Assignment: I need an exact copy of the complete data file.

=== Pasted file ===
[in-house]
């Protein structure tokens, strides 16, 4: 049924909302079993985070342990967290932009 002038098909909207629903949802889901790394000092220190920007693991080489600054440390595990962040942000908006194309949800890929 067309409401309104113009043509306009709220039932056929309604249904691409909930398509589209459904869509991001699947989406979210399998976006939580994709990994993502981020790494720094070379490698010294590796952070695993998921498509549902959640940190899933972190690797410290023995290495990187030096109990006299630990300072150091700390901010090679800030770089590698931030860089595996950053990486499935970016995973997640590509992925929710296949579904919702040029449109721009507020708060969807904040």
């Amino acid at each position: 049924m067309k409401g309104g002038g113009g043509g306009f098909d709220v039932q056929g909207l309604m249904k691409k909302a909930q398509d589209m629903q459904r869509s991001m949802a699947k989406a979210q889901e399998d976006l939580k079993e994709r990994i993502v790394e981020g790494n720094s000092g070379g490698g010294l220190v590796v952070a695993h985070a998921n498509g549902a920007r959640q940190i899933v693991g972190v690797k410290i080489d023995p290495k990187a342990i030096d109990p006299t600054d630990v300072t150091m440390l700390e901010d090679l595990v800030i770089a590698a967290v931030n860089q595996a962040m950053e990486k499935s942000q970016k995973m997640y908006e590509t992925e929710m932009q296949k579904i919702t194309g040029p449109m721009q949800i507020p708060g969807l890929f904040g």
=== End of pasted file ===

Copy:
[in-house]
């Protein structure tokens, strides 16, 4: 049924909302079993985070342990967290932009 002038098909909207629903949802889901790394000092220190920007693991080489600054440390595990962040942000908006194309949800890929 067309409401309104113009043509306009709220039932056929309604249904691409909930398509589209459904869509991001699947989406979210399998976006939580994709990994993502981020790494720094070379490698010294590796952070695993998921498509549902959640940190899933972190690797410290023995290495990187030096109990006299630990300072150091700390901010090679800030770089590698931030860089595996950053990486499935970016995973997640590509992925929710296949579904919702040029449109721009507020708060969807904040």
């Amino acid at each position: 049924m067309k409401g309104g002038g113009g043509g306009f098909d709220v039932q056929g909207l309604m249904k691409k909302a909930q398509d589209m629903q459904r869509s991001m949802a699947k989406a979210q889901e399998d976006l939580k079993e994709r990994i993502v790394e981020g790494n720094s000092g070379g490698g010294l220190v590796v952070a695993h985070a998921n498509g549902a920007r959640q940190i899933v693991g972190v690797k410290i080489d023995p290495k990187a342990i030096d109990p006299t600054d630990v300072t150091m440390l700390e901010d090679l595990v800030i770089a590698a967290v931030n860089q595996a962040m950053e990486k499935s942000q970016k995973m997640y908006e590509t992925e929710m932009q296949k579904i919702t194309g040029p449109m721009q949800i507020p708060g969807l890929f904040g």